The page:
While reindeer seem to be a pretty obvious animal to help Santa on his Christmas travels, they didn’t become part of the Jolly St Nick story until the 19th century. In 1821, a New York writer named William Gilley published a children’s booklet where Santa and reindeer were first mentioned together: “Old Santeclaus with much delight, his reindeer drives this frosty night.”
A year later, Clement Clarke Moore anonymously published his poem “A Visit from St Nicholas,” otherwise known as “The Night Before Christmas,” co-opting the idea and popularised it as part of Christmas lore.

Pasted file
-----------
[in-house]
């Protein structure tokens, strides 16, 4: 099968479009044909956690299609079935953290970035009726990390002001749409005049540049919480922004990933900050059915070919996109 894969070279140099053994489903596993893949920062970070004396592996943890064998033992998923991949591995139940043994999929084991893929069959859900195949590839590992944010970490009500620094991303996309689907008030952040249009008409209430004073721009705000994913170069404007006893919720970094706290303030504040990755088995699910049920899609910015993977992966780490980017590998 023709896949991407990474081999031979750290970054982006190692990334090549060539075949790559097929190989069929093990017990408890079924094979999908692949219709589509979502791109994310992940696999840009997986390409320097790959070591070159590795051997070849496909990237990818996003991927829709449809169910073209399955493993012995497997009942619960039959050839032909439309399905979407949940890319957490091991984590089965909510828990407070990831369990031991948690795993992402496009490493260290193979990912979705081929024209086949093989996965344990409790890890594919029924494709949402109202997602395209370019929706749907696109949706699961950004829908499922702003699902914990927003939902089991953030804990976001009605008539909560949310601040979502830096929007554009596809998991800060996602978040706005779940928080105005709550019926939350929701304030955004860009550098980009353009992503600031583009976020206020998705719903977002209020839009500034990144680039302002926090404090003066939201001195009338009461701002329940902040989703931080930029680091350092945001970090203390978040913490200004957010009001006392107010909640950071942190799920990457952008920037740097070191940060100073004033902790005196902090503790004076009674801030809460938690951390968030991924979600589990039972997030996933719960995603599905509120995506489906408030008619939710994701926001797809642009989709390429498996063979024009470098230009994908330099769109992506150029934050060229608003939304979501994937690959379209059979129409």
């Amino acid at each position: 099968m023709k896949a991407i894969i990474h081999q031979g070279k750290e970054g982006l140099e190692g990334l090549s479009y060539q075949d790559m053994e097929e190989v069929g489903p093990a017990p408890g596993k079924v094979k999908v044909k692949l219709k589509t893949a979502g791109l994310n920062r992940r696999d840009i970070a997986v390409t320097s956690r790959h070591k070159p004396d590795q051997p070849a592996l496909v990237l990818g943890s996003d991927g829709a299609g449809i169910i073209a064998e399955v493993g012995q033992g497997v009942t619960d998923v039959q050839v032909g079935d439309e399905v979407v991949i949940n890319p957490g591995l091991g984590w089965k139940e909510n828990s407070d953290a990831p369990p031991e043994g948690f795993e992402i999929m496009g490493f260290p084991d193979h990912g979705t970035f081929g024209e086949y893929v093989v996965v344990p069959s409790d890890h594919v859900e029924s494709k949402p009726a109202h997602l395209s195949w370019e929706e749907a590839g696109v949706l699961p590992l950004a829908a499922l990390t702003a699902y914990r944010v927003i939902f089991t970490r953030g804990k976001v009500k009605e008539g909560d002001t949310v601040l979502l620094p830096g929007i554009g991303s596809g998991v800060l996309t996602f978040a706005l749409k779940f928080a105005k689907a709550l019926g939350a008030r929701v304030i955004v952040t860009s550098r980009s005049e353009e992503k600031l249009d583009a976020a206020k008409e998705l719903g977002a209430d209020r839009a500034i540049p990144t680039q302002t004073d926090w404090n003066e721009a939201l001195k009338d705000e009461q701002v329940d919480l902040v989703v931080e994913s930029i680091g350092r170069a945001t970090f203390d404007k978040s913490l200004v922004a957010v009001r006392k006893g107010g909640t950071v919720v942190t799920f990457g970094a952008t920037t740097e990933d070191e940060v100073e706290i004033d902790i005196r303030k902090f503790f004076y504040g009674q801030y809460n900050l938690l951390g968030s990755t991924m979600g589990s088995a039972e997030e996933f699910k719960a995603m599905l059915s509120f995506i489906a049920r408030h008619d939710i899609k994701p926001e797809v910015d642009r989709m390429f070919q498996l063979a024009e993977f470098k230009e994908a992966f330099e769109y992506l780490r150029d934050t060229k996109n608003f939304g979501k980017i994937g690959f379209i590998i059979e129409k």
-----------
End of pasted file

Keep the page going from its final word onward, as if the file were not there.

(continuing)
In the 20th century, it was department stores Macy’s Montgomery Ward that pushed the reindeer and Christmas narrative even further. Macy’s put on what may be the first Christmas display featuring Santa, a sleigh and real reindeer in 1926.
Thirteen years later, the store distributed a colouring book featuring a cute little reindeer with a nose “red as a beet..twice as bright.” The author was an ad man named Robert L May who, after writing the initial draft of the story, perfect it with the help of his four year old daughter. In the first year after its creation, around 2.4 million copies of Rudolph the Red-Nosed Reindeer were sold.
After the Wold War II, demand for the story skyrocketed, receiving its biggest boost when May’s brother-in-law, radio producer Johnny Marks, created a modified musical version of the story.
The first version of this song was sung by Harry Brannon in 1948, but was made popular by Gene Autry’s 1949 version.
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